SBE receives $100k donation

The Wilfrid Laurier University Centre for Supply Chain Management, a department within the School of Business and Economics, has received a $100,000 donation from the Ontario chapter of a national association of business professionals.

The Ontario Institute of the Purchasing Management Association of Canada (PMAC), a not-for-profit organization, made the donation to Laurier in an effort to draw students’ attention to the field of supply chain management. The funds will be used to create scholarships as well as to organize a speakers’ series of industry professionals.

“What we do is try and maintain relationships at the student level to try and generate interest and awareness in supply chain management as a viable career opportunity,” explained David Lyons, marketing and member development manager at the Ontario institute of PMAC.

“The relationship between Laurier and the Ontario Institute of PMAC is just getting going; this is a big kick-start.”

Dean of SBE Ginny Dybenko emphasized the increasing relevance of this particular business discipline. “Supply chain management is rapidly becoming the critical skill for all operational managers worldwide,” she said, noting that the internationalization of business has made co-ordinating the movement and distribution of supplies and products vital.

“The big issue is getting supplies and products from one area to another and all of that requires an in-depth knowledge, not only of the operational aspect, but also the cultural, political and legal aspects.”

“We have at Laurier the largest department of supply chain management experts in Canada,” Dybenko pointed out. “[The Ontario Institute of PMAC] are essentially recognizing that level of expertise in us, when they provide this size of an award.”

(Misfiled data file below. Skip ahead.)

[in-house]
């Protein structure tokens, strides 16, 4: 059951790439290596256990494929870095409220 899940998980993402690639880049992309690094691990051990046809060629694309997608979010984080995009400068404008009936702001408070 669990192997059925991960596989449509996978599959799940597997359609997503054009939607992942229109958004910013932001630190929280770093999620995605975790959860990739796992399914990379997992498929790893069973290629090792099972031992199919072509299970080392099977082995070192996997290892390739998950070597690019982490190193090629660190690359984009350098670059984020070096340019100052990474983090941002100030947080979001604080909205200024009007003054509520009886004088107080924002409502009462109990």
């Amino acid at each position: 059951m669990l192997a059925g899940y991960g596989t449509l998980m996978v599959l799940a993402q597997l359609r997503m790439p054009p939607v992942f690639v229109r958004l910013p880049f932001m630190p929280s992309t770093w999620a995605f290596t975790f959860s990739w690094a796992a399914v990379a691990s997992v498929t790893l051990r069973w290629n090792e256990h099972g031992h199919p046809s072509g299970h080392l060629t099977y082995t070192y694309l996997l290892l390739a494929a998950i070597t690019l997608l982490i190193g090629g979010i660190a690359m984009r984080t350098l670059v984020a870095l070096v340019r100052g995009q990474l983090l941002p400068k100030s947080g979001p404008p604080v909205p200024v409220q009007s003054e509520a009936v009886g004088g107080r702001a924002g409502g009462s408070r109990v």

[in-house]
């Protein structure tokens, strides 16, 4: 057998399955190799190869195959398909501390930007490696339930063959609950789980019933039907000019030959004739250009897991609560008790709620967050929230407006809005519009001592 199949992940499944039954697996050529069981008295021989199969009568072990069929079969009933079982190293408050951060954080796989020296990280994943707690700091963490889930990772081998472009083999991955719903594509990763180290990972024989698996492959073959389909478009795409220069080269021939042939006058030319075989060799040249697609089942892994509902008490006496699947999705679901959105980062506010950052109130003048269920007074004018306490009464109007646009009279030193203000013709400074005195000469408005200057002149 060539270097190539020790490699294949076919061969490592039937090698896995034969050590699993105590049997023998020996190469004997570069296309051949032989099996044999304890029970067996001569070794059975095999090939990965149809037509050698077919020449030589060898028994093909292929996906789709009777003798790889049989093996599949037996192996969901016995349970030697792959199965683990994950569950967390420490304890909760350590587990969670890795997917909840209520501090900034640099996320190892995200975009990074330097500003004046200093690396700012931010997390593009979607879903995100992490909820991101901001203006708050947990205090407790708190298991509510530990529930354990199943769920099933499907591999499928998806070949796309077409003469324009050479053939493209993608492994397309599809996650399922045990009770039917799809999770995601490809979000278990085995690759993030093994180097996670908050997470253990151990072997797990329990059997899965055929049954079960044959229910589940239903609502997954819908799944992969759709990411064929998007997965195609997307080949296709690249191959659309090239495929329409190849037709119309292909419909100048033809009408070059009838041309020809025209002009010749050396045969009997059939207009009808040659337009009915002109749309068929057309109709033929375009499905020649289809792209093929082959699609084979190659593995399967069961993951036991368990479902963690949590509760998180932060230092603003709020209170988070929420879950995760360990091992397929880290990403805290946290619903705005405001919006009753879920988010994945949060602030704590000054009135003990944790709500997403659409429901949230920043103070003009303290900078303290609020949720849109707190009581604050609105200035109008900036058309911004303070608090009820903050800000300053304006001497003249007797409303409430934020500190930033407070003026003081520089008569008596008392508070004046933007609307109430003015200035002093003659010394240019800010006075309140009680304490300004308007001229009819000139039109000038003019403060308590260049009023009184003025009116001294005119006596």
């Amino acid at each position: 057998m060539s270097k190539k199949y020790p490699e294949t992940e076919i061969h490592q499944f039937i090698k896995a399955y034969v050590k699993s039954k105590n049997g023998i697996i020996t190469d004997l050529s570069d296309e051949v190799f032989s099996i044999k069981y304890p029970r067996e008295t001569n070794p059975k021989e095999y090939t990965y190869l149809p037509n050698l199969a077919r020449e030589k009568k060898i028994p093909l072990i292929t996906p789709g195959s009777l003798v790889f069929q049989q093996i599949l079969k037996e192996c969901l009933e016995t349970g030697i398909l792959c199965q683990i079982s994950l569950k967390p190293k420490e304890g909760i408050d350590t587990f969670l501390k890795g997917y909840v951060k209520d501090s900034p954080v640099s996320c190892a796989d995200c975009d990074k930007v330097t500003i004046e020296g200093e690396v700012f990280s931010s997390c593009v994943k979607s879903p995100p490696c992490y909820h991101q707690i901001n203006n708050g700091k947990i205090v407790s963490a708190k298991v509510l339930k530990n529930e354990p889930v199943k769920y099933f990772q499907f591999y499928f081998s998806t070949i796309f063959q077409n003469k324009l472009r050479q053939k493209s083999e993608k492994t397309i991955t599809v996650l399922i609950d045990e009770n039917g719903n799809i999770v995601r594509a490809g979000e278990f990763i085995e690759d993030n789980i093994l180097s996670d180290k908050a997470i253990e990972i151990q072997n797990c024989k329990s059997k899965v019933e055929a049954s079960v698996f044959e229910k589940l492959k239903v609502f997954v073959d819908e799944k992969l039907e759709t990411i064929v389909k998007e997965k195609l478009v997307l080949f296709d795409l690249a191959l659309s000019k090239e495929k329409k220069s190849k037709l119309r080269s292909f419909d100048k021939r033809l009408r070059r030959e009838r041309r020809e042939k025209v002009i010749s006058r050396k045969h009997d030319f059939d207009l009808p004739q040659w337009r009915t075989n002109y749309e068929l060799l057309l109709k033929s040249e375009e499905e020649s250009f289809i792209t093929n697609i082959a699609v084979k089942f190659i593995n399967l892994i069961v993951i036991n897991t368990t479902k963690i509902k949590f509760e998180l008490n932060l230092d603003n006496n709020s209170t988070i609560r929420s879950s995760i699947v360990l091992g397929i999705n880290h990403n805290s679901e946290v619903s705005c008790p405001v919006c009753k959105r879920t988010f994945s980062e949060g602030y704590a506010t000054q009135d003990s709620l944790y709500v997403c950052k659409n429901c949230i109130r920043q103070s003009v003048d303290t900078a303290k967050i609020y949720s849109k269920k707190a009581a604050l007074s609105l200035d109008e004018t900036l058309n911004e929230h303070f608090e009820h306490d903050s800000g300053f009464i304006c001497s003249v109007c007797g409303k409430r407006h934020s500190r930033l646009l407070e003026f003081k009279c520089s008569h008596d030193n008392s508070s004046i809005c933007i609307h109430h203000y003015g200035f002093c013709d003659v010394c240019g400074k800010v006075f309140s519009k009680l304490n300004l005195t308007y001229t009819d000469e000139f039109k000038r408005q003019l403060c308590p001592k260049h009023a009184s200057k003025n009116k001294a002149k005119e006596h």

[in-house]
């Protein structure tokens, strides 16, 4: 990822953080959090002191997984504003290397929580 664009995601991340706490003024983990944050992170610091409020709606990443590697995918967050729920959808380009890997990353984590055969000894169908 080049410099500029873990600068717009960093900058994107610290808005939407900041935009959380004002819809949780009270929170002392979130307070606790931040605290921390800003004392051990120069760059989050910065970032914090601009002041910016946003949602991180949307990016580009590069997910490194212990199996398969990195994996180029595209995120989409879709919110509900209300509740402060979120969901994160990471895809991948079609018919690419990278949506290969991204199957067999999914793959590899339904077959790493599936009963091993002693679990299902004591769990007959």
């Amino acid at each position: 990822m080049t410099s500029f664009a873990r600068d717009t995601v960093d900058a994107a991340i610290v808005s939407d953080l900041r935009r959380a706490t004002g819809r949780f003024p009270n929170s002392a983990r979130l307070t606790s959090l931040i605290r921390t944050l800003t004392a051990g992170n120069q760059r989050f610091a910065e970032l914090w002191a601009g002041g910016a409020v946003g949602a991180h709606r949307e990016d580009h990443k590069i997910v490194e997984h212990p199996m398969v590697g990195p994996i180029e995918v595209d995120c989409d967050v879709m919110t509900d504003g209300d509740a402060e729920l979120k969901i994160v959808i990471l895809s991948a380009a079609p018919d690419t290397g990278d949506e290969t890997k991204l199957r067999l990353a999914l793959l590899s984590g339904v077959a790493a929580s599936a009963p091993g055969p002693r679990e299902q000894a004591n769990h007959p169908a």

Dybenko echoed Lyons sentiments, stating that this donation will hopefully encourage business students to consider supply chain management as an area of concentration in their education.

“The message we’re trying to put out to business students at Laurier is that this is a critical skill for them,” Dybenko continued, “And it will not only be essential for their future, but is also something that will really differentiate them from others.”

According to Dybenko, globalization has created a need for those entering the business world to possess these kinds of skills, a trend that will continue. “It all comes down to supply and demand,” she put simply. “Right now the demand is very, very high for these kinds of individuals, and I honestly don’t see that changing in the future.

“Ultimately, we’d like to become the university of record for supply chain management, and this [donation] puts us well on the path to accomplishing that.”

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